I often hear people referring to various types of authenticators as “FIDO devices,” but it’s important to make the distinction between FIDO standards and the actual devices they support. The FIDO Alliance supports hundreds of FIDO-certified devices, and it continues to grow as more companies introduce authenticators that conform to FIDO authentication standards. Certified devices can take the form of anything from mobile authenticators to wearables to hardware devices (and everything in between). For this reason, adopting the FIDO approach involves thinking strategically about authenticator options. That means looking at your user population, how and where they need access, and what kinds of authenticators make the most sense for them. For example, FIDO-certified USB security keys may be great for users in a call center where employees use desktop computers, and mobile devices aren’t permitted. But a mobile-specific FIDO authenticator will be a more appropriate choice for remote environments where users depend on mobile phones and tablets that don’t have USB ports. (Next month, I’ll explore how to choose the right authentication methods and devices for your organization from the growing number of options available).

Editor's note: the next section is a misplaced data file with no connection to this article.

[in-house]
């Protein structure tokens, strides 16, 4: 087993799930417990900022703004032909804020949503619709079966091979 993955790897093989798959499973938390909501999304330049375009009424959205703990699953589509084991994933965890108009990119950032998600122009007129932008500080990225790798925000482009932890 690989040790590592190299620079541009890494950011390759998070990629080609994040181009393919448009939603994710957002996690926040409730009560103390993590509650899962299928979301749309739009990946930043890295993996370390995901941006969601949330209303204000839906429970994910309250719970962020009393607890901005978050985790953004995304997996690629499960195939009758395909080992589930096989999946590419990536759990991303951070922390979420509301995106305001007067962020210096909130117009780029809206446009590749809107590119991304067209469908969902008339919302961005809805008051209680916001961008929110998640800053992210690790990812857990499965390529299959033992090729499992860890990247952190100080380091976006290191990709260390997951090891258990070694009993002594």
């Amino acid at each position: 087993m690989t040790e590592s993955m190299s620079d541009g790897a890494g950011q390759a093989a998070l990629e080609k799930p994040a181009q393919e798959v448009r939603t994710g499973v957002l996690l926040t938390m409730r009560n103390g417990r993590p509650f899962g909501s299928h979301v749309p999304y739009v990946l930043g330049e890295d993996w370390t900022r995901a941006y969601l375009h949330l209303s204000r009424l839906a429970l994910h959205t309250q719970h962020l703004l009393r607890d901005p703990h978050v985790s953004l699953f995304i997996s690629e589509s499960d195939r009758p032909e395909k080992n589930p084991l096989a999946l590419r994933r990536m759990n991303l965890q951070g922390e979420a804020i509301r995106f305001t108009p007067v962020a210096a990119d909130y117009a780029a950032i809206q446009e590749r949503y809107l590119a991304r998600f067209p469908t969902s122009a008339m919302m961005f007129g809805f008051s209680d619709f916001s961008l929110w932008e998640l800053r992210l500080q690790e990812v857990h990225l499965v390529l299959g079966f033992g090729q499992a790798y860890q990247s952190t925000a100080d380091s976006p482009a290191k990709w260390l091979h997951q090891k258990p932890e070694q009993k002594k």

3. The Bottom Line: Be Prepared
The FIDO Alliance has laid a solid foundation for moving into a passwordless world, and that’s exciting. But organizations must think beyond “FIDO is the answer” to make the most of its benefits. As more and more technology providers start to support FIDO standards, and as more types of FIDO-compliant authenticators become available, your organization will have more considerations to take into account for strategically adopting FIDO authentication. So, no matter how eager you are to make the leap, spend some time planning and preparing to begin the transition from password-based to passwordless authentication.
If you want to succeed with FIDO, you have to be ready. Now is the time to assess your organization’s authentication needs, how they are evolving, and the dynamics of your user population. A phased rollout of FIDO-certified authenticators and FIDO-enabled applications, along with training for both users and help desk personnel, can help ensure a positive experience and transition. Things are happening fast with this shift in the authentication landscape, and if you want to make the most of it, you have to pay attention, be patient and think strategically.